THE DIARY OF ANNE FRANK Wins Three Connecticut Critics Circle Awards
On the eve of what would have been Anne Frank's 89th birthday, had she survived the Holocaust, The Playhouse on Park production of The Diary of Anne Frank, based on a new adaptation by Wendy Kesselman, walked off with three out of the possible four awards it was nominated for, at the Connecticut Critics Circle Awards ceremony on Monday night, June 11.
Multi-talented New York actor, Ezra Barnes, received the Outstanding Director Award, Isabelle Barbier, who played Anne Frank to perfection, received the Outstanding Actress Award and set designer, David Lewis picked up the award for Outstanding Set Design.
"I think that if Anne Frank had lived, she would have been very proud to know that her story continues to inspire," said Ezra, who is still over the moon about the three awards this production picked up.
"We were up against some solid competition, which speaks to the power of this story all these decades later." (CLICK to see full list of winners)
Though most audiences are more than familiar with the story of Anne Frank and its message, this production illuminated just how relevant this story continues to be, in light of the current political climate. The versatile Mr. Barnes' directorial approach showed off his penchant for tackling tough material and the subtlety with which he contemporizes the story and message.
Last year he took a turn at bringing to life one of the most popular modern American literary figures, Atticus Finch, in the Queens Theatre production of To Kill a Mockingbird, and again, was able to use a story most audiences are quite familiar with, and a character that has become a part of our lexicon - to create an important teaching moment about the present state of race relations in America.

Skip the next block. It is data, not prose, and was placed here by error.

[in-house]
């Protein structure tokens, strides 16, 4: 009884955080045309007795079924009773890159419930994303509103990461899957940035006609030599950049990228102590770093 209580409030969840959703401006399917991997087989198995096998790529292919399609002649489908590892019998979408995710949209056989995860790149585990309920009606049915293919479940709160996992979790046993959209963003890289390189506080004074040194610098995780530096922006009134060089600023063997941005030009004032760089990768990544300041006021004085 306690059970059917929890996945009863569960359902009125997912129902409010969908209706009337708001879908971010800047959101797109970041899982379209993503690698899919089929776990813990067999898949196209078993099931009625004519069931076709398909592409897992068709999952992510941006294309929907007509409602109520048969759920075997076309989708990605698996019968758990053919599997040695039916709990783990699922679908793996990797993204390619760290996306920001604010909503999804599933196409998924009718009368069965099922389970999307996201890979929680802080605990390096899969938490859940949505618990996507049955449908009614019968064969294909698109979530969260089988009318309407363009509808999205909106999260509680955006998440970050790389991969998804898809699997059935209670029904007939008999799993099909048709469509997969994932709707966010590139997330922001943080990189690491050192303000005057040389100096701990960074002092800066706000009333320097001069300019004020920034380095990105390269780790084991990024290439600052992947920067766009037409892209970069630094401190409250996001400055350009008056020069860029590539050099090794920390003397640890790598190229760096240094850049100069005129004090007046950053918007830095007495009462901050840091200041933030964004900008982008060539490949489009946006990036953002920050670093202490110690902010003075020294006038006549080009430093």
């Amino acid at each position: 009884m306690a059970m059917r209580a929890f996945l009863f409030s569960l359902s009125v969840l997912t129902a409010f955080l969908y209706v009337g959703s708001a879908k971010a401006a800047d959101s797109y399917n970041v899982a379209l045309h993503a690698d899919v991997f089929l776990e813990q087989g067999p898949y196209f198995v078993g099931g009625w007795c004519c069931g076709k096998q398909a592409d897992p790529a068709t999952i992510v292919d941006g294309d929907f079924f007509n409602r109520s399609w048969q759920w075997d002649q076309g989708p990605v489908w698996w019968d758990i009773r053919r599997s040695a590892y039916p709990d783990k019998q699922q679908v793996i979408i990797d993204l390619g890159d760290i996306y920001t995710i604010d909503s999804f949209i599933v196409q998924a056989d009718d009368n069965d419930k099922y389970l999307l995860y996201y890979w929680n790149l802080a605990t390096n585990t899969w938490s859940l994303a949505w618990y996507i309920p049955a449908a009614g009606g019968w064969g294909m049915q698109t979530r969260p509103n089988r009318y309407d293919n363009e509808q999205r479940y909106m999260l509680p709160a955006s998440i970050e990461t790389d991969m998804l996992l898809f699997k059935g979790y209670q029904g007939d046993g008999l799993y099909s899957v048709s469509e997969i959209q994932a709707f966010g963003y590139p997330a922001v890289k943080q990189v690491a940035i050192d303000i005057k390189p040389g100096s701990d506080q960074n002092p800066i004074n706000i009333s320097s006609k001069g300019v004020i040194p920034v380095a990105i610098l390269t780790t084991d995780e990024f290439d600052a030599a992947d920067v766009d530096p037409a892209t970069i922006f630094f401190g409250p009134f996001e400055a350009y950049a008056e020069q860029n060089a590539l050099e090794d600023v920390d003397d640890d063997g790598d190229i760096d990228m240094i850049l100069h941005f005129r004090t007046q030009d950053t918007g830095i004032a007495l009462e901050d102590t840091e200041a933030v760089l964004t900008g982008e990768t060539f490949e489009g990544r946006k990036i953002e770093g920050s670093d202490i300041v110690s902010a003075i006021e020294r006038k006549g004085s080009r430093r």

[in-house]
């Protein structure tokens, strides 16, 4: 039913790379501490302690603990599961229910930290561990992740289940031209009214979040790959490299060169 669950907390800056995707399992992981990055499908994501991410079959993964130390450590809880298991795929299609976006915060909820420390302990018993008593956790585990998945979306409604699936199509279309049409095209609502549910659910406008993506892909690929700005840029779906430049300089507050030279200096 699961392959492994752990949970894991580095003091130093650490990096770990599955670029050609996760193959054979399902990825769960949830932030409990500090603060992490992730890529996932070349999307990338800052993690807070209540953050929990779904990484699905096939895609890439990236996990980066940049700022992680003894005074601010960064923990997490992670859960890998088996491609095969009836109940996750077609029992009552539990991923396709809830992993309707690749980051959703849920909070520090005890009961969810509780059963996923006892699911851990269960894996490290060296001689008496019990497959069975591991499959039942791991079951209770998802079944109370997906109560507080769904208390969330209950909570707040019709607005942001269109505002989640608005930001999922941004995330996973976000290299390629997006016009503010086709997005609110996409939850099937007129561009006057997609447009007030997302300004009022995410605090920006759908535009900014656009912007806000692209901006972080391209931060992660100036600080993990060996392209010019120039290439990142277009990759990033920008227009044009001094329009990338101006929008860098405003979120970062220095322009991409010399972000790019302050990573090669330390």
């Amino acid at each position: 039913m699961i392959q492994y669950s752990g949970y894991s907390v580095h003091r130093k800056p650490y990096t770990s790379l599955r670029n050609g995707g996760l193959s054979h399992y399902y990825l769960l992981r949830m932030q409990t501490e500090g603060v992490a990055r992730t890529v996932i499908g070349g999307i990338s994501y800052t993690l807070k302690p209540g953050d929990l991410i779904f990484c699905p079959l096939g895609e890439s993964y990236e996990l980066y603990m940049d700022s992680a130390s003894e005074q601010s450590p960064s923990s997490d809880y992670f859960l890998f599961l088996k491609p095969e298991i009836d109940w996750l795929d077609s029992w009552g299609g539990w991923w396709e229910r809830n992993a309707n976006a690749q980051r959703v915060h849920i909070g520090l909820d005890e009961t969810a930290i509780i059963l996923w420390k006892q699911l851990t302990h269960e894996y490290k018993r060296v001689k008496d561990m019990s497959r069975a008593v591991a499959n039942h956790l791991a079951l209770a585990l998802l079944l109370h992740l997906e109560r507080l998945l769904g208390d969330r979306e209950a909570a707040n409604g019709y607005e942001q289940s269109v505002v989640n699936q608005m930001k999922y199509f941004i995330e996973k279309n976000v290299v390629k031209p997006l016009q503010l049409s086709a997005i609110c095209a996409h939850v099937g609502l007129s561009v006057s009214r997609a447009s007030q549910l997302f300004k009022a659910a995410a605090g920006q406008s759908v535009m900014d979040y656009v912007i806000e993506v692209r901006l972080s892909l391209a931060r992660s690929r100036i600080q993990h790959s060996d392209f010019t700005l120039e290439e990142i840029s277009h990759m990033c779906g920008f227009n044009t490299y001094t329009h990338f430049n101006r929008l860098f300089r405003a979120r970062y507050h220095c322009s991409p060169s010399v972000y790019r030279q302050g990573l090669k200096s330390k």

More recently, Mr. Barnes led the cast of Transparent Falsehood: An American Travesty, which took on the current occupant of the White House. The play received critical acknowledgment for its all too wickedly accurate send-up, of the Trump administration, and Mr. Barnes was singled out for his performance as the "liar in chief".
A more than familiar face to film and television audiences, this native son from the proud Borough of Brooklyn has earned the distinction of being called, a true New York actor. He will start work on Hostile Takeover, a film that was co-written by Joe Ritter, who is best known for his camera work on films that include: Barton Fink, Pulp Fiction, Starship Troopers, and Coyote Ugly, to name a few.